An unusual July coastal storm brought extreme amounts of rain to portions of the Mid Atlantic yesterday and earlier today, and while that storm is wrapping up, a very wet pattern will linger setting the stage for more flooding rains in the coming days. The National Weather Service reports widespread amounts of 2-6″ fell from the coastal storm, with several reports of over 7″. 9.11″ was measured in Storck, Virginia, in Stafford County. Unfortunately for the flood-weary, more flooding rains are expected as several impulses soak the Eastern United States in the coming days.
The Mid Atlantic River Forecast Center of the National Weather Service has illustrated where the worst flood threats are in their latest outlook map. Almost the entire area that makes up the Mid Atlantic River Forecast area is under threat of flooding conditions. In some cases, the Mid Atlantic River Forecast Center believes “significant river flooding likely” in portions of south central Pennsylvania and central Maryland. Heavy showers and storms rotating around the weakening coastal storm will persist over portions of the northeast today, although they’ll be scattered in nature. The renewed threat of heavy rain today has prompted the National Weather Service to issue a fresh batch of flood advisories for portions of the Mid Atlantic.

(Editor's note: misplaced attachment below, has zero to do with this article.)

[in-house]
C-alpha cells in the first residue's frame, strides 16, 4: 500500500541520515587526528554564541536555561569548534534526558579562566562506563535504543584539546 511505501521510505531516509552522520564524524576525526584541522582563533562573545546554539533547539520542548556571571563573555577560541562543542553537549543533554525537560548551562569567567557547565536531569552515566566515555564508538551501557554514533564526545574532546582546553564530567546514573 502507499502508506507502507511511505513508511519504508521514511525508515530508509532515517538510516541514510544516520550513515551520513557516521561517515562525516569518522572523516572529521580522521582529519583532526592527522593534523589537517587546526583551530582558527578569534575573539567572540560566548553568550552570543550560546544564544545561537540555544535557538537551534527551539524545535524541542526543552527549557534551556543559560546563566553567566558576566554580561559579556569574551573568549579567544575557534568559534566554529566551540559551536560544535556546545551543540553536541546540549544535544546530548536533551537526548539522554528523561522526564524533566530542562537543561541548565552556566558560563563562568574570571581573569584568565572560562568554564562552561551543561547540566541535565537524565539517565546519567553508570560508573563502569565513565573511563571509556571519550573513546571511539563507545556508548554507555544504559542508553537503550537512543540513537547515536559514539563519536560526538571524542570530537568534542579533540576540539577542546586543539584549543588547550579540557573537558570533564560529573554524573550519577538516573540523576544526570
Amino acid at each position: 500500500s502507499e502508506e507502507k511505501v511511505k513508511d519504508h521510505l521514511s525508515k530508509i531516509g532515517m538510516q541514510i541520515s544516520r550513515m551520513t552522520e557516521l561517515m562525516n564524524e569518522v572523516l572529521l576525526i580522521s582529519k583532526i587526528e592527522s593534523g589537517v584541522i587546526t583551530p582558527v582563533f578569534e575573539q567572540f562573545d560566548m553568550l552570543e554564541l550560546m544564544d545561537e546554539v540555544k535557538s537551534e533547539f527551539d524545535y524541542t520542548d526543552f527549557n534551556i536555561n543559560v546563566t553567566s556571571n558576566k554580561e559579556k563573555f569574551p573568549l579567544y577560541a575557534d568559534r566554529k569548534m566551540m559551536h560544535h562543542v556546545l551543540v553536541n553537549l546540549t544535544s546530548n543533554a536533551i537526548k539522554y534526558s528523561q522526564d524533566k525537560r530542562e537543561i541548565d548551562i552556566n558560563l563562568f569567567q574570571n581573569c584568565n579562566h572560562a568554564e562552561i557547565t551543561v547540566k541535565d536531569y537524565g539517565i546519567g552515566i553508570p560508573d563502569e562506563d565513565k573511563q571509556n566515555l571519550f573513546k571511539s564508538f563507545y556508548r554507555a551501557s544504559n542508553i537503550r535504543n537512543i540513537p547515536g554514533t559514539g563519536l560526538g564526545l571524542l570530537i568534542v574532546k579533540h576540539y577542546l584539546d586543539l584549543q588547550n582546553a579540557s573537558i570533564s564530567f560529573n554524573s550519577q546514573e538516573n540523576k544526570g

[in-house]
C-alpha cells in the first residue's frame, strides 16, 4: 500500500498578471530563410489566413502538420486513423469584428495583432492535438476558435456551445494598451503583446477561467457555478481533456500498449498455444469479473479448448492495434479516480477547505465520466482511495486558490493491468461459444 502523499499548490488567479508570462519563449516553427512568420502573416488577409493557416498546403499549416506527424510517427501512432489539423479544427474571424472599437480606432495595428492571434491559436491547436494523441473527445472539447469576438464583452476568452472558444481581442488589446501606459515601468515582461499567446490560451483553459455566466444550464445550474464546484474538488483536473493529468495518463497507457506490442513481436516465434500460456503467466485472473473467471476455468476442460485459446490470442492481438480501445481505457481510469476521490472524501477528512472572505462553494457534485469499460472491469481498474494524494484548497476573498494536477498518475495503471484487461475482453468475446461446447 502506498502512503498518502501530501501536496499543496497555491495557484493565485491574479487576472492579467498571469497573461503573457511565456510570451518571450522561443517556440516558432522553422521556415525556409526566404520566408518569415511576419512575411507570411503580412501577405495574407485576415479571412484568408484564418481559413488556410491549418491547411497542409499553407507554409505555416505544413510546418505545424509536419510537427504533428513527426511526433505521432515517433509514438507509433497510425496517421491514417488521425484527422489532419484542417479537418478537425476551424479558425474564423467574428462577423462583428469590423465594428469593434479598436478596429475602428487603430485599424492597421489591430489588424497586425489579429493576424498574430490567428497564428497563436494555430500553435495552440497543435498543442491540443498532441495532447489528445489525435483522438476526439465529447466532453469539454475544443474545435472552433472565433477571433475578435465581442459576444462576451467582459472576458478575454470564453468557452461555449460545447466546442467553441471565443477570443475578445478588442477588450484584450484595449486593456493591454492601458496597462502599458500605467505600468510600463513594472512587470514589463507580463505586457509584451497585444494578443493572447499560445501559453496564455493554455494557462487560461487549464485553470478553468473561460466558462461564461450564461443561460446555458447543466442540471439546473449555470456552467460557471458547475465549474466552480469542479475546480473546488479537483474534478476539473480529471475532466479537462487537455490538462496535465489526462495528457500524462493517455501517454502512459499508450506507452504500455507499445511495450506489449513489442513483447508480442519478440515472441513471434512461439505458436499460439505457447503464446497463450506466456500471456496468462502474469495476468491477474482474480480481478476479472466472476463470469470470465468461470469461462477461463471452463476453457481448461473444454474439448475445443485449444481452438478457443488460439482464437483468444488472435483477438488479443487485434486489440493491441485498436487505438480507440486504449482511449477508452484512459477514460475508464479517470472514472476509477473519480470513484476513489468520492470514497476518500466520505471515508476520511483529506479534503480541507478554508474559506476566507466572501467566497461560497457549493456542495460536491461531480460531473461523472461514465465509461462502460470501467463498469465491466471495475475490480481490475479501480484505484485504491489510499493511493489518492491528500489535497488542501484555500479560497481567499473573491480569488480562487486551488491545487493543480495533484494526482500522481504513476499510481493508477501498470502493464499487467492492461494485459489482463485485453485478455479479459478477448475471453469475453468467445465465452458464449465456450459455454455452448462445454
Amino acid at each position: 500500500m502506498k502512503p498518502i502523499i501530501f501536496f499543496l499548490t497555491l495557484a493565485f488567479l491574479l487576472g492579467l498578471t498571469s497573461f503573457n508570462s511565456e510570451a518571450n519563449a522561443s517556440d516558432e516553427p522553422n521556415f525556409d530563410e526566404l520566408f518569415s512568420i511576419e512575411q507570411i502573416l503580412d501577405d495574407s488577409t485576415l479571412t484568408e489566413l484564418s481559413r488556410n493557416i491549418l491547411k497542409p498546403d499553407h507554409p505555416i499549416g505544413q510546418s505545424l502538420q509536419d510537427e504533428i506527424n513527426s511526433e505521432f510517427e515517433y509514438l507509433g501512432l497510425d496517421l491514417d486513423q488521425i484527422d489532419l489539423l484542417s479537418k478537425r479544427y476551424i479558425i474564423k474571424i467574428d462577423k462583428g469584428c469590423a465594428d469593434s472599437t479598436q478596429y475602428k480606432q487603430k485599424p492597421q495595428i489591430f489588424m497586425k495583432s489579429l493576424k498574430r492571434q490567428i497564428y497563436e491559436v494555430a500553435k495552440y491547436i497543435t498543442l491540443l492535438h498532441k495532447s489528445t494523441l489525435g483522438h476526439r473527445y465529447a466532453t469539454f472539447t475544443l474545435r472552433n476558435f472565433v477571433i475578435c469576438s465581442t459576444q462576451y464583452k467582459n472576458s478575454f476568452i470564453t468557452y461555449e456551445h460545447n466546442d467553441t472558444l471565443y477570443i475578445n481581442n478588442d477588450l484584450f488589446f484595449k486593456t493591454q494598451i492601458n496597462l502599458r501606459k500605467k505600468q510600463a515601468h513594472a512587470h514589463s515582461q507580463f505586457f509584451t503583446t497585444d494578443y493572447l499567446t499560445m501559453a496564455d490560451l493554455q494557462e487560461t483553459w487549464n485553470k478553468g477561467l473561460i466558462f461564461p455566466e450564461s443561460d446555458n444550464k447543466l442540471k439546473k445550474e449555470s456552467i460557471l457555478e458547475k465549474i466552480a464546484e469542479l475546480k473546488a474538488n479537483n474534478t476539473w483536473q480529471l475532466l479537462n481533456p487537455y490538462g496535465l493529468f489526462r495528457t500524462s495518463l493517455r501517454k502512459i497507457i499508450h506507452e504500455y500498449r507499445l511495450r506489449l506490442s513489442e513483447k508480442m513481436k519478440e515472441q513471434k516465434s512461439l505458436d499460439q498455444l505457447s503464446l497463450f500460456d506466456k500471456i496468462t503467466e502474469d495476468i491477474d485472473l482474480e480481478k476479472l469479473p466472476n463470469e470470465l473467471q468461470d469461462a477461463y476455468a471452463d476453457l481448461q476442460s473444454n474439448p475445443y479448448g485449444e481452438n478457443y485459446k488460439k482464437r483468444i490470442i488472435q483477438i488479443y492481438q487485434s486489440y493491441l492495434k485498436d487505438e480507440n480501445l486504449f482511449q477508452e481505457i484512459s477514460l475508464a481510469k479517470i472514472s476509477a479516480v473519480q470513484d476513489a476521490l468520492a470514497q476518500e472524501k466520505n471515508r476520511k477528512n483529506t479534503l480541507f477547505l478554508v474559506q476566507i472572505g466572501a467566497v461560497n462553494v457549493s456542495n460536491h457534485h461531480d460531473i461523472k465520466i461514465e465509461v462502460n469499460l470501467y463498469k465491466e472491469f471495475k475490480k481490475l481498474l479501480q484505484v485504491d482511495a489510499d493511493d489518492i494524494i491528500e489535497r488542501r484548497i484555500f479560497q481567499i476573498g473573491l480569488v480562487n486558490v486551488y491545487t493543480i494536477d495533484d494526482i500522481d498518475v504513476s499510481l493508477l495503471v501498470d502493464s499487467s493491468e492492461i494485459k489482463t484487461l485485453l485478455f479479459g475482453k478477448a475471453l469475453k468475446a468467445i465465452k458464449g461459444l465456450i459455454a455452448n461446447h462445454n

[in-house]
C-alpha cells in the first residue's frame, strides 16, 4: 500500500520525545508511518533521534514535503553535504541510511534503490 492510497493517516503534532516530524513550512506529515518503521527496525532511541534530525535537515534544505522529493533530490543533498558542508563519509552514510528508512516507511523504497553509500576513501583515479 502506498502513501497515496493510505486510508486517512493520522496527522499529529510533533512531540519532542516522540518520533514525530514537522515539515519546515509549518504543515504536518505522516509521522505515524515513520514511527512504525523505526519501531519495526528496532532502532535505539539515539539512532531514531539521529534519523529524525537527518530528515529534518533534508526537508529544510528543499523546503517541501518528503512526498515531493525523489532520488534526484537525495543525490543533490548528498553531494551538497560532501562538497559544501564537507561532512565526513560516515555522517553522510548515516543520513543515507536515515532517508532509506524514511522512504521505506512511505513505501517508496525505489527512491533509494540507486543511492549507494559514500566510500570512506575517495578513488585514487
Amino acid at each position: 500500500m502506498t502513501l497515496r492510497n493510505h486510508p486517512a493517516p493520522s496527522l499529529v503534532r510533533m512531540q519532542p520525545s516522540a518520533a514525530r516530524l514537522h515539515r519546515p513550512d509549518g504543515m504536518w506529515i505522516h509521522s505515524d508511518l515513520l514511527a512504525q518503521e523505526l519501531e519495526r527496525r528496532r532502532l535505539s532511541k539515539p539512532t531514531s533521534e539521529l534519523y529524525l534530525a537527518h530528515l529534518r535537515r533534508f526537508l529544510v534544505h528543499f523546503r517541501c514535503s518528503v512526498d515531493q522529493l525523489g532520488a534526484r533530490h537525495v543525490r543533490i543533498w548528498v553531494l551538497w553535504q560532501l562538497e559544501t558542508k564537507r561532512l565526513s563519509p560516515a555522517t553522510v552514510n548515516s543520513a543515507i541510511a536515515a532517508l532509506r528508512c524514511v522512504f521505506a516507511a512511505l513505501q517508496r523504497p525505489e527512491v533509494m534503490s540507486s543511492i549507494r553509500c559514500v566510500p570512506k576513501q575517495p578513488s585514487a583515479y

More rain is likely over at least the next 7 days. A deep mid level trough is forecast to be located from the central Great Lakes to Florida on Monday morning, with a ridge over the western North Atlantic. The general pattern should remain in place through Wednesday, with the ridge expected to retreat and the trough anticipated to lift northeastward on Thursday. With this set-up, the expected weather pattern will maintain a deep southerly flow of moist air into and over much of the East Coast on Monday, Tuesday, and Wednesday. There is the potential for showers and thunderstorms each day in most eastern states, especially in the afternoon and evening hours. The abundant moisture will result in locally heavy rainfall. As the ground becomes increasingly saturated, the possibility of flooding along small streams and creeks, and in areas of poor drainage will increase. There is also the likelihood of showers and thunderstorms from Wednesday night into Thursday in much of the East as the mid level trough approaches and passes overhead. As with the previous systems, there will be an ongoing threat for heavy rain and isolated flooding concerns. Beyond flood threats, the very humid air will likely result in a relatively narrow diurnal temperature range from Monday through Thursday. Daytime highs should be in the upper 70s to the middle 80s, with overnight lows ranging mostly from the upper 60s to the middle